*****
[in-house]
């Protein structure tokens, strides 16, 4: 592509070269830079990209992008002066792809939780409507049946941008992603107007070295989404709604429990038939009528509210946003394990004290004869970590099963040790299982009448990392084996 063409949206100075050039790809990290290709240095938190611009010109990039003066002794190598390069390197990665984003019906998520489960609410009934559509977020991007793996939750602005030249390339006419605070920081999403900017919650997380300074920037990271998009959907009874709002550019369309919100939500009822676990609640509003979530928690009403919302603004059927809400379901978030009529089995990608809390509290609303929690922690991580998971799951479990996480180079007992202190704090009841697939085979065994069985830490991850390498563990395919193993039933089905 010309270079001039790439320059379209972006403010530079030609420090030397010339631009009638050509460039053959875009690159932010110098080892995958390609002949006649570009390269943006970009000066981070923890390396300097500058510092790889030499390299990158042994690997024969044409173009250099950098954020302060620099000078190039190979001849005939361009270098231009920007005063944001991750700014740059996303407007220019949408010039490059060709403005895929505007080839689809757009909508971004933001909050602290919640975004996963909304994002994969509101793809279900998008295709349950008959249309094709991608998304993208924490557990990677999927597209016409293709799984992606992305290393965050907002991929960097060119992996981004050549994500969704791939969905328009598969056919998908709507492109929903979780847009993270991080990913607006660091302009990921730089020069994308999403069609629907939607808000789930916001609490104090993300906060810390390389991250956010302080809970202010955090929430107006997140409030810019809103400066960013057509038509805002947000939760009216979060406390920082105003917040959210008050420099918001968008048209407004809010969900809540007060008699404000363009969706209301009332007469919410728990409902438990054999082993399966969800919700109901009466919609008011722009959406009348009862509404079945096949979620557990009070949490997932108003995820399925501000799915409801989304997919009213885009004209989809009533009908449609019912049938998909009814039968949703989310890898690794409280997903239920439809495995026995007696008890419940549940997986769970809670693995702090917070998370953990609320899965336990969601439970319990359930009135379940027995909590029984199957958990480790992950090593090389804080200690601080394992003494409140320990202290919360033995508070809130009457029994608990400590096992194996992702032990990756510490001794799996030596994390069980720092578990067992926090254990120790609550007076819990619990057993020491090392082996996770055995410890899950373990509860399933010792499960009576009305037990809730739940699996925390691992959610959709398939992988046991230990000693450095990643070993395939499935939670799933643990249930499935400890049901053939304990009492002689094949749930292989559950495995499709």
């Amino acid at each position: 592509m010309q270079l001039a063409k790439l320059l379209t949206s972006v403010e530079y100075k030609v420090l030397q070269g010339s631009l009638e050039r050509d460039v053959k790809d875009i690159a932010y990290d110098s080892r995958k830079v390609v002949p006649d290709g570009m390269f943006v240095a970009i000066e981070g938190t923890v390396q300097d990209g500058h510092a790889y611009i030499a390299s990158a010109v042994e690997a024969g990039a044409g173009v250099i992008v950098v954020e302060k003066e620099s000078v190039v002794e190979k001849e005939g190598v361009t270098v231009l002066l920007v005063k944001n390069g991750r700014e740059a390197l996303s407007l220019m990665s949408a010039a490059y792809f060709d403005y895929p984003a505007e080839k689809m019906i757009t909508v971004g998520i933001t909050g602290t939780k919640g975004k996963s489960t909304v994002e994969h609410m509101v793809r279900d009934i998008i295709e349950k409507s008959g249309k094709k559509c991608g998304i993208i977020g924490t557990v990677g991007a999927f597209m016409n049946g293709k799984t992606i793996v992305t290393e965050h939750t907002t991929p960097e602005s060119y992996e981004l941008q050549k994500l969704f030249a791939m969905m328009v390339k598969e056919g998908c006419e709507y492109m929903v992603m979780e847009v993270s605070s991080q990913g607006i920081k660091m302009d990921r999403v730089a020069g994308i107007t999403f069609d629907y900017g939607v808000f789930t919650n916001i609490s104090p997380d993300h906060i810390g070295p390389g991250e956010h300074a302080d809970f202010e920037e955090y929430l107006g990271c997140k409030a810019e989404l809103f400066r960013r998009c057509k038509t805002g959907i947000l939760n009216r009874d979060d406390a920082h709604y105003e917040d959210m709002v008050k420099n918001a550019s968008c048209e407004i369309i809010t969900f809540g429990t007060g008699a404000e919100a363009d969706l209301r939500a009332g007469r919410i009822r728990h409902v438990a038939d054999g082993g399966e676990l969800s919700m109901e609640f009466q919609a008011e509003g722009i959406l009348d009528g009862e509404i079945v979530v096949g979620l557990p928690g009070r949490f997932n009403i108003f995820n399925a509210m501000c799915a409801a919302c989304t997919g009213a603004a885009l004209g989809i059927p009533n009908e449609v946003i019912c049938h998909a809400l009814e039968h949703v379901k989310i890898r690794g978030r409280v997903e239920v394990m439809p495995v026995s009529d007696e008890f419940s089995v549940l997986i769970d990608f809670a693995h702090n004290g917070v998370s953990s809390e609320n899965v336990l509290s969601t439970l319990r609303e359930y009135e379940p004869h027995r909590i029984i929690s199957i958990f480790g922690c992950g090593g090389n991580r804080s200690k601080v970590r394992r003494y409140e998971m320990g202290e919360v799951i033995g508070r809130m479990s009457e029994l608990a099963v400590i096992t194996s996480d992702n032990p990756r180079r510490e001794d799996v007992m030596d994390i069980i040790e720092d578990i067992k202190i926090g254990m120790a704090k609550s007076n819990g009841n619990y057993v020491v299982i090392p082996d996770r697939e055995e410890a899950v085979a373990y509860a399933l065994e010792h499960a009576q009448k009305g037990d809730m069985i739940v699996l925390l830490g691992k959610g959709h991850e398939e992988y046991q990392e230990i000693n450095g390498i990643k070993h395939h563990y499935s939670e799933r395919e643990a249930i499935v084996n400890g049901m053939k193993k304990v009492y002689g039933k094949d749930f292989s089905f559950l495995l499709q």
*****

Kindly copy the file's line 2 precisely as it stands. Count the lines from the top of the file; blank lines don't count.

């Protein structure tokens, strides 16, 4: 592509070269830079990209992008002066792809939780409507049946941008992603107007070295989404709604429990038939009528509210946003394990004290004869970590099963040790299982009448990392084996 063409949206100075050039790809990290290709240095938190611009010109990039003066002794190598390069390197990665984003019906998520489960609410009934559509977020991007793996939750602005030249390339006419605070920081999403900017919650997380300074920037990271998009959907009874709002550019369309919100939500009822676990609640509003979530928690009403919302603004059927809400379901978030009529089995990608809390509290609303929690922690991580998971799951479990996480180079007992202190704090009841697939085979065994069985830490991850390498563990395919193993039933089905 010309270079001039790439320059379209972006403010530079030609420090030397010339631009009638050509460039053959875009690159932010110098080892995958390609002949006649570009390269943006970009000066981070923890390396300097500058510092790889030499390299990158042994690997024969044409173009250099950098954020302060620099000078190039190979001849005939361009270098231009920007005063944001991750700014740059996303407007220019949408010039490059060709403005895929505007080839689809757009909508971004933001909050602290919640975004996963909304994002994969509101793809279900998008295709349950008959249309094709991608998304993208924490557990990677999927597209016409293709799984992606992305290393965050907002991929960097060119992996981004050549994500969704791939969905328009598969056919998908709507492109929903979780847009993270991080990913607006660091302009990921730089020069994308999403069609629907939607808000789930916001609490104090993300906060810390390389991250956010302080809970202010955090929430107006997140409030810019809103400066960013057509038509805002947000939760009216979060406390920082105003917040959210008050420099918001968008048209407004809010969900809540007060008699404000363009969706209301009332007469919410728990409902438990054999082993399966969800919700109901009466919609008011722009959406009348009862509404079945096949979620557990009070949490997932108003995820399925501000799915409801989304997919009213885009004209989809009533009908449609019912049938998909009814039968949703989310890898690794409280997903239920439809495995026995007696008890419940549940997986769970809670693995702090917070998370953990609320899965336990969601439970319990359930009135379940027995909590029984199957958990480790992950090593090389804080200690601080394992003494409140320990202290919360033995508070809130009457029994608990400590096992194996992702032990990756510490001794799996030596994390069980720092578990067992926090254990120790609550007076819990619990057993020491090392082996996770055995410890899950373990509860399933010792499960009576009305037990809730739940699996925390691992959610959709398939992988046991230990000693450095990643070993395939499935939670799933643990249930499935400890049901053939304990009492002689094949749930292989559950495995499709």